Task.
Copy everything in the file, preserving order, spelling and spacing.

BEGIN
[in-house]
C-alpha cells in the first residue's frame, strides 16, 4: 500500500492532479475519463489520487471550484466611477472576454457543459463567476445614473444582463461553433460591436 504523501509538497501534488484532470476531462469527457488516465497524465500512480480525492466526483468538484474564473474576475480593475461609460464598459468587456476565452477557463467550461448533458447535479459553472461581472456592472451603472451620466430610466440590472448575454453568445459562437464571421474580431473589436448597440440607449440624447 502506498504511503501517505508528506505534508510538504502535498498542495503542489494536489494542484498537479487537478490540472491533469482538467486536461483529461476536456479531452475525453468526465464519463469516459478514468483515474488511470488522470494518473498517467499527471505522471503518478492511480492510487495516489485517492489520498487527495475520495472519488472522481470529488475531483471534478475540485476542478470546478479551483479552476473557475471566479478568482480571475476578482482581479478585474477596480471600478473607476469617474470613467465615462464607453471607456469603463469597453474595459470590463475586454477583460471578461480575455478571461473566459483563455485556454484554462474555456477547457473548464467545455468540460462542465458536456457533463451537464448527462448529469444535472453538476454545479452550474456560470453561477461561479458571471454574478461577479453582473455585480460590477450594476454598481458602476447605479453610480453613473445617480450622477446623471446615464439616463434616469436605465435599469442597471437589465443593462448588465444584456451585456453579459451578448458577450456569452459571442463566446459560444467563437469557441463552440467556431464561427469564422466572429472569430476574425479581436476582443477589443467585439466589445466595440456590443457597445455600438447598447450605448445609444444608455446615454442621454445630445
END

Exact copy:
[in-house]
C-alpha cells in the first residue's frame, strides 16, 4: 500500500492532479475519463489520487471550484466611477472576454457543459463567476445614473444582463461553433460591436 504523501509538497501534488484532470476531462469527457488516465497524465500512480480525492466526483468538484474564473474576475480593475461609460464598459468587456476565452477557463467550461448533458447535479459553472461581472456592472451603472451620466430610466440590472448575454453568445459562437464571421474580431473589436448597440440607449440624447 502506498504511503501517505508528506505534508510538504502535498498542495503542489494536489494542484498537479487537478490540472491533469482538467486536461483529461476536456479531452475525453468526465464519463469516459478514468483515474488511470488522470494518473498517467499527471505522471503518478492511480492510487495516489485517492489520498487527495475520495472519488472522481470529488475531483471534478475540485476542478470546478479551483479552476473557475471566479478568482480571475476578482482581479478585474477596480471600478473607476469617474470613467465615462464607453471607456469603463469597453474595459470590463475586454477583460471578461480575455478571461473566459483563455485556454484554462474555456477547457473548464467545455468540460462542465458536456457533463451537464448527462448529469444535472453538476454545479452550474456560470453561477461561479458571471454574478461577479453582473455585480460590477450594476454598481458602476447605479453610480453613473445617480450622477446623471446615464439616463434616469436605465435599469442597471437589465443593462448588465444584456451585456453579459451578448458577450456569452459571442463566446459560444467563437469557441463552440467556431464561427469564422466572429472569430476574425479581436476582443477589443467585439466589445466595440456590443457597445455600438447598447450605448445609444444608455446615454442621454445630445